Union Pacific Railroad settles air quality violations with $120,000
For immediate release
SACRAMENTO – Union Pacific Railroad, headquartered in Omaha, NE, recently paid $120,000 for violations of regulations requiring companies to inspect and verify that their diesel trucks in California meet state exhaust limits.
An investigation by the California Air Resources Board revealed that between 2004 and 2005, UP failed to properly inspect and document its diesel trucks' emissions throughout California. California's Periodic Smoke Inspection program requires owners of diesel fleets with two or more heavy duty diesel engines to inspect and maintain them, and keep records. This expedites inspections, assures compliance, and guards the state's progress toward federally mandated clean air standards.
"Compliance with our regulations is the crux to clean healthful air for all Californians," said ARB's acting-Executive Officer, Tom Cackette. "We need companies to recognize that Californians demand clean air and that enforcement actions are an extension of their desire to live in a healthy and respected environment."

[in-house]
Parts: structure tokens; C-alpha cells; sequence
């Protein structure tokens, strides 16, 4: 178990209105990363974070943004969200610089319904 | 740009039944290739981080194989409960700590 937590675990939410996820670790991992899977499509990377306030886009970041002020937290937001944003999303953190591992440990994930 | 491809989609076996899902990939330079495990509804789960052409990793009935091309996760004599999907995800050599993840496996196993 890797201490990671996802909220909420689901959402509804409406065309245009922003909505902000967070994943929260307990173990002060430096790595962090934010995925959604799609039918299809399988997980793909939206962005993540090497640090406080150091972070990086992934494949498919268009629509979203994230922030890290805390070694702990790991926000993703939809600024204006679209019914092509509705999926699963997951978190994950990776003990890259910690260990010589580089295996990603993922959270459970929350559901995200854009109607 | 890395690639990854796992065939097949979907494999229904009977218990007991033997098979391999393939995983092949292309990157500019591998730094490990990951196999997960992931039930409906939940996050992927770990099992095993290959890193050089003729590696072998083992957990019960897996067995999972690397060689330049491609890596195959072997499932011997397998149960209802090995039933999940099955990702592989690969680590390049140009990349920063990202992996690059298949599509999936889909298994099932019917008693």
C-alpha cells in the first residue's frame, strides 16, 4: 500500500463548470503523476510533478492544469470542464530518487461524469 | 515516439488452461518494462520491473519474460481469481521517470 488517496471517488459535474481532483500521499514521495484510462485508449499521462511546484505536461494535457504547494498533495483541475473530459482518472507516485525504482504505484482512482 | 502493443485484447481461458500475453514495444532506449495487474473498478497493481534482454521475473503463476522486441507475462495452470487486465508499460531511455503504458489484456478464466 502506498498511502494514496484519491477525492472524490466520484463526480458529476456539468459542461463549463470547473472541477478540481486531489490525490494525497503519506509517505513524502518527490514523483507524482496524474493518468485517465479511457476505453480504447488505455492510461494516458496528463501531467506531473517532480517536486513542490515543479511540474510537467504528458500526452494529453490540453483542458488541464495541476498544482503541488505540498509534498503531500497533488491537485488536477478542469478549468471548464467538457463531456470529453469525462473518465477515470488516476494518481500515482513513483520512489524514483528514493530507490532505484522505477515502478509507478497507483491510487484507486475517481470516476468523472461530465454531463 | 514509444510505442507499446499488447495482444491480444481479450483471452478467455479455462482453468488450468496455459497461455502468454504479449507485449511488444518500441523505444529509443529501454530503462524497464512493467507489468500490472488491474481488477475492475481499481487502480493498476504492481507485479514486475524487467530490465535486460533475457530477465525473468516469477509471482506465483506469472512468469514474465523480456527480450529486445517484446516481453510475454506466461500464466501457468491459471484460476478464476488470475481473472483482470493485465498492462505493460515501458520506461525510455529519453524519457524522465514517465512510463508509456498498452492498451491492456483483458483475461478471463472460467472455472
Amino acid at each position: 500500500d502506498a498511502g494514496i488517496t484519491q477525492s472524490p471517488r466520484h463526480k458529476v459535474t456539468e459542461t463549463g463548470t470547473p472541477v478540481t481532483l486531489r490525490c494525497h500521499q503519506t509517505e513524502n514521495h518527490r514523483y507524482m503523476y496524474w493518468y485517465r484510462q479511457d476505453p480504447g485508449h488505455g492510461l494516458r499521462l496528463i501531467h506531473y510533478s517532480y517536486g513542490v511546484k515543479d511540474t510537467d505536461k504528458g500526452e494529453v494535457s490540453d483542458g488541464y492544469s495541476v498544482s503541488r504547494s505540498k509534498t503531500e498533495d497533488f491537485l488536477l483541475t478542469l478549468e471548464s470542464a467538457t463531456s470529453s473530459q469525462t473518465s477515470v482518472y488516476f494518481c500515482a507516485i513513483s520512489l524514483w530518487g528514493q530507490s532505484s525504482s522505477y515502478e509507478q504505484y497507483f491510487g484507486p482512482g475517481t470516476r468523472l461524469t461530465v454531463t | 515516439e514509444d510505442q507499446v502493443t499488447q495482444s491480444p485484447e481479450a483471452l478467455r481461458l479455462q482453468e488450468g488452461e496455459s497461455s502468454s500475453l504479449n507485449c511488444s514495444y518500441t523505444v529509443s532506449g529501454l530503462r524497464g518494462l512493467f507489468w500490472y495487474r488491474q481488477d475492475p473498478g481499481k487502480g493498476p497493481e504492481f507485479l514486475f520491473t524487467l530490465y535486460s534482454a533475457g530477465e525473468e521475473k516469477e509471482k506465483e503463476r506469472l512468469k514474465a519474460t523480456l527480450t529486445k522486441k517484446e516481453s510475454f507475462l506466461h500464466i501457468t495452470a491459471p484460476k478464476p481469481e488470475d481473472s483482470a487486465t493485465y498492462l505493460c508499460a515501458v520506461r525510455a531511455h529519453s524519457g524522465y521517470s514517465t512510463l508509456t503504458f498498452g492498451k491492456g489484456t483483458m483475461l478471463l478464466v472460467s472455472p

Most of the money from the settlement was paid into the California Air Pollution Control Fund, which mitigates pollution through education, the advancement and use of cleaner technology, and supports pollution research and related programs. The California Legislature controls the fund through allocations in the annual Budget Act.
$30,000 of the settlement is funding an ARB program operated by select community colleges that provides industry with technical and compliance training. Fleet maintenance personnel from the companies found in violation must go through this training program as a condition of settlement.
Emissions of particulate matter from diesel engines are 70 percent of the air borne carcinogens that Californians are exposed to on a daily basis. ARB has committed to reducing these emissions by 85 percent by 2020.